We might still be waiting on Halloween to arrive, but that doesn’t mean my kids aren’t already excited about wintery things! That’s partially because we live in the kind of chilly place where it’s already snowing some days even though it’s still technically fall. Since our kids always get excited about the snow, I like to try and incorporate it into the crafts we make together nice and early so keep them interested. They also adore crafting with bits of nature that they find in the backyard, and that’s how we found ourselves making pinecone snowmen! They turned out so cute that I couldn’t help making another snowman and outlining the process so you can all follow along as well.
Just in case you want to learn how the pinecone snowman was done, here’s a simple written guide complete with photos. If you’re the kind of person who likes following along with video tutorials more, keep scrolling to find one at the end of this post!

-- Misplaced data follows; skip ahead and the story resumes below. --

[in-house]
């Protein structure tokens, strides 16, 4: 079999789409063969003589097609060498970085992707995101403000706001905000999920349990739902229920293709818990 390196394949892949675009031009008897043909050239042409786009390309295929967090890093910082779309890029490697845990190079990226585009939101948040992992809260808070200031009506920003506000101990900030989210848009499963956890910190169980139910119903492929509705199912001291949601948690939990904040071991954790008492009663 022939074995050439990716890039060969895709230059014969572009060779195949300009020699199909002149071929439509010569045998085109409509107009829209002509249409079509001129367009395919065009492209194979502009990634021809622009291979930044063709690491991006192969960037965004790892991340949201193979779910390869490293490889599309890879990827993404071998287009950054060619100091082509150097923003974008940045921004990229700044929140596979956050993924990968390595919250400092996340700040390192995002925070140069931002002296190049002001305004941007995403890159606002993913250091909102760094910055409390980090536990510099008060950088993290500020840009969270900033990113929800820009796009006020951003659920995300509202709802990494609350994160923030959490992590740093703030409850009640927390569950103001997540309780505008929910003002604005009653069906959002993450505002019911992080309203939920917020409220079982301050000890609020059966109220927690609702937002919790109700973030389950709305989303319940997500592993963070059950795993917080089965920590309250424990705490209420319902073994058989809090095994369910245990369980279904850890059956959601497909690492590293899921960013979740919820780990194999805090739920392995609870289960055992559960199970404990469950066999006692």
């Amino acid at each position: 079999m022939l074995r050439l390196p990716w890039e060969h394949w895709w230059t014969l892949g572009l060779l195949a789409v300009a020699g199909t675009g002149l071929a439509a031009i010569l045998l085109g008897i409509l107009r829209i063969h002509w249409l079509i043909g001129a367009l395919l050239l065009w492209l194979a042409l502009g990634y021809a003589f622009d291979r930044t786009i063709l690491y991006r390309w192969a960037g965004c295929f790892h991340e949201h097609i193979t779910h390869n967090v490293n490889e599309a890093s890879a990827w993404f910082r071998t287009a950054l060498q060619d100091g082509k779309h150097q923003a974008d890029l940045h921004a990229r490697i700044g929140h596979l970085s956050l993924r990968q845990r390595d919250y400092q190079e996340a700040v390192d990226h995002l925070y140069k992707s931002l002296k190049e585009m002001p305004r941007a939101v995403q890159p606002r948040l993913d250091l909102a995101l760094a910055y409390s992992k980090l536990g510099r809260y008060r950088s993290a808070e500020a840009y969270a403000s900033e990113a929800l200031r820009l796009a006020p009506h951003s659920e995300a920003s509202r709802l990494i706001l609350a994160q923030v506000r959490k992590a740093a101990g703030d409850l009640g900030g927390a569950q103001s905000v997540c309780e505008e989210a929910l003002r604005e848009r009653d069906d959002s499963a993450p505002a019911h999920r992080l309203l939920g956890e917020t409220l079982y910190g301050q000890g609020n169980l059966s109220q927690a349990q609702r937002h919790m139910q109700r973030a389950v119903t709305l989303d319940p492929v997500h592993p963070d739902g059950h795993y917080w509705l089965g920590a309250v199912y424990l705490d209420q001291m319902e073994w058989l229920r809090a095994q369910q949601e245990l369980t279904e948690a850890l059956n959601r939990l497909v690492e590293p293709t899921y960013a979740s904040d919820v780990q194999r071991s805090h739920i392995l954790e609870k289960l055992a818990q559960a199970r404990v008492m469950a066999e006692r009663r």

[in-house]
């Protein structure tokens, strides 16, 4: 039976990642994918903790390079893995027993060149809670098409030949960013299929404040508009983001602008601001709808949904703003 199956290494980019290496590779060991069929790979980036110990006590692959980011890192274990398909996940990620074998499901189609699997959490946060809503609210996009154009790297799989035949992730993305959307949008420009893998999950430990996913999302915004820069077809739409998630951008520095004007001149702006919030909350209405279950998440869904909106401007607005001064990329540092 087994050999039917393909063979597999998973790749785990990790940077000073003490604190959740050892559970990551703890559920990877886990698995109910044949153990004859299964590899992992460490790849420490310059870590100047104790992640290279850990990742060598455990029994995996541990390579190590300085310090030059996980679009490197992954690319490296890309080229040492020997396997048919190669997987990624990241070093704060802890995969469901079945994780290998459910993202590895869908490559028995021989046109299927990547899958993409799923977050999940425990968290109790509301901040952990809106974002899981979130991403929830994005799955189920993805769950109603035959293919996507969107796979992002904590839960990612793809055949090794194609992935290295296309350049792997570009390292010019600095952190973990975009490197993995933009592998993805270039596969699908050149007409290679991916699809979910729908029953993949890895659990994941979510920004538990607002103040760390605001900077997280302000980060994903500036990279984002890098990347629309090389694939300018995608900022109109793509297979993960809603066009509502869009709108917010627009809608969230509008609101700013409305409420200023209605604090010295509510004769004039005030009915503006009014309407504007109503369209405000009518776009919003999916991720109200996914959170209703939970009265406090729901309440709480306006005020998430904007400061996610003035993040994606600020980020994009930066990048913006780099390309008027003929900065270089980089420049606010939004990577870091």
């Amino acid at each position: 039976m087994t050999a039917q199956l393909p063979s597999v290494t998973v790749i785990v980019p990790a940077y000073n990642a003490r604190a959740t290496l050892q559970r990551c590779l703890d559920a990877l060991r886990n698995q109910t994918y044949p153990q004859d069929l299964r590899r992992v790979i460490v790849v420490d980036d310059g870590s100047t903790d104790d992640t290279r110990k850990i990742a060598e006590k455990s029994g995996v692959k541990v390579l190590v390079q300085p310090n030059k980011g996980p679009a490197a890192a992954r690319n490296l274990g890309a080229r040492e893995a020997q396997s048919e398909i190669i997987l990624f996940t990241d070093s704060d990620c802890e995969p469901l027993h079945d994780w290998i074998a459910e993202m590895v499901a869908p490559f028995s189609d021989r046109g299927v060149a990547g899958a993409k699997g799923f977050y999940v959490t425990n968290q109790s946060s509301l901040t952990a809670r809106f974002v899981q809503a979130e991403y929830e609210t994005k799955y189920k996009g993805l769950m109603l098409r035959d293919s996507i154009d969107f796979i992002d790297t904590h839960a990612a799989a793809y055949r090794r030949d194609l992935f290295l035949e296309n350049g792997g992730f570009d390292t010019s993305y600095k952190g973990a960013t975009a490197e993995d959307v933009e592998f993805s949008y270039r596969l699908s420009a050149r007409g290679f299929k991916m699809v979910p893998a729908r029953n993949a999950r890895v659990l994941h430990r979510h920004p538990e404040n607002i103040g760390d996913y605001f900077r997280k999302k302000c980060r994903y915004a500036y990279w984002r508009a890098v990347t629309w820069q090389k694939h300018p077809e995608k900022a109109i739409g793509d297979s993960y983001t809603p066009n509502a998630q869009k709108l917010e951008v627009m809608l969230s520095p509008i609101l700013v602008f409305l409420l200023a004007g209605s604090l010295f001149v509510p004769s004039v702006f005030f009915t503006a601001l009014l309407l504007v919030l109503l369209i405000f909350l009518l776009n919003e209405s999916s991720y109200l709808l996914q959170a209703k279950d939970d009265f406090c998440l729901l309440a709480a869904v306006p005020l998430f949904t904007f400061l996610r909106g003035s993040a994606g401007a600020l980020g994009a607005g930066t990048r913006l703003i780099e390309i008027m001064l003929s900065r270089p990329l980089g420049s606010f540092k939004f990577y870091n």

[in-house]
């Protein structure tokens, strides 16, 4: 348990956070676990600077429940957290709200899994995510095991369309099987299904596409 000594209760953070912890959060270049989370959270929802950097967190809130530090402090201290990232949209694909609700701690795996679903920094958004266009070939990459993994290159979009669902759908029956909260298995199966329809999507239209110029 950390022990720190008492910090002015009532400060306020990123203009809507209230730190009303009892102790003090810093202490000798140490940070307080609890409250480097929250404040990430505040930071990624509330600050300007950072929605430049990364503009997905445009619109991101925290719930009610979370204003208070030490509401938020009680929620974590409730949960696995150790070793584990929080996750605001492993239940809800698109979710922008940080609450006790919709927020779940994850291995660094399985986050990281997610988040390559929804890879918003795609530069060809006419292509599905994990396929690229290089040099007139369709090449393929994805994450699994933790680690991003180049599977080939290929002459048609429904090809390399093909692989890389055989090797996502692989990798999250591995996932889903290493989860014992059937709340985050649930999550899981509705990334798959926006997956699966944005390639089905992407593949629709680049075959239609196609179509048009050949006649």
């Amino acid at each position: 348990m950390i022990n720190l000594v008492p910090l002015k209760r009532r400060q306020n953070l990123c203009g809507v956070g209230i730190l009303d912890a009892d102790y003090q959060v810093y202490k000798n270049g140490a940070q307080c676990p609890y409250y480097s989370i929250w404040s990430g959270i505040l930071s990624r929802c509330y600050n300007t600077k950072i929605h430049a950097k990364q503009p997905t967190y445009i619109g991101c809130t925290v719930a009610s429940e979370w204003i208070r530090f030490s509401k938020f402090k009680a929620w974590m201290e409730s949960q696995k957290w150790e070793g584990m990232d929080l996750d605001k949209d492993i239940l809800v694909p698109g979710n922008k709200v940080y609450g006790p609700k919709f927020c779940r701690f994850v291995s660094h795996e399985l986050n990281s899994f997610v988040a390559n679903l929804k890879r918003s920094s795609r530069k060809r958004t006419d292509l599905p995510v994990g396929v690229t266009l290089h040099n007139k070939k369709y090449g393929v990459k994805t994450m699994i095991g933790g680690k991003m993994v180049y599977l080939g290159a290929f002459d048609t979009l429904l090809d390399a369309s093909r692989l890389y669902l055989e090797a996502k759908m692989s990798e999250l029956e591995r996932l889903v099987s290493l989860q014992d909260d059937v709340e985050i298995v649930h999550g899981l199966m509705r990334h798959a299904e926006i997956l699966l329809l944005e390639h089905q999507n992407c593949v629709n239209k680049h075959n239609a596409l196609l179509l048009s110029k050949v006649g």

For this project, you’ll need:
- Construction paper (red and black)
- A paintbrush
- A small styrofoam ball
- White paint
- A pinecone
- Gold string
- A glue gun
- Crepe paper (orange)
- A black felt tip pen
- Pipe cleaners (red and white)
Gather your materials!
From your black paper, cut two squares that are equally sized and a rectangle that is roughly the same size as the two squares set end to end like one piece. From the first black square, begin rounding off the corners and edges to make an oval shape. From the second square, round off the edges and corners a little further than you did in the first one to create a circle rather than an oval.
Take your black rectangularly cut piece and roll it onto itself to make a cylinder shape. Tighten or loosen the cylinder until its opening is roughly the same size as the circle you cut earlier or a little smaller. Trim the excess of this rolled triangle and then glue the ends in place to complete your cylinder.
Take your black oval shape and poke a hole in the centre with your scissors, then make several cuts all the way around that hole out towards the edges of your shape without actually cutting the shape all the way out. If you bend these new spiked shapes that you’ve created upwards, you’ll see that you’ve created a circular hole in the centre.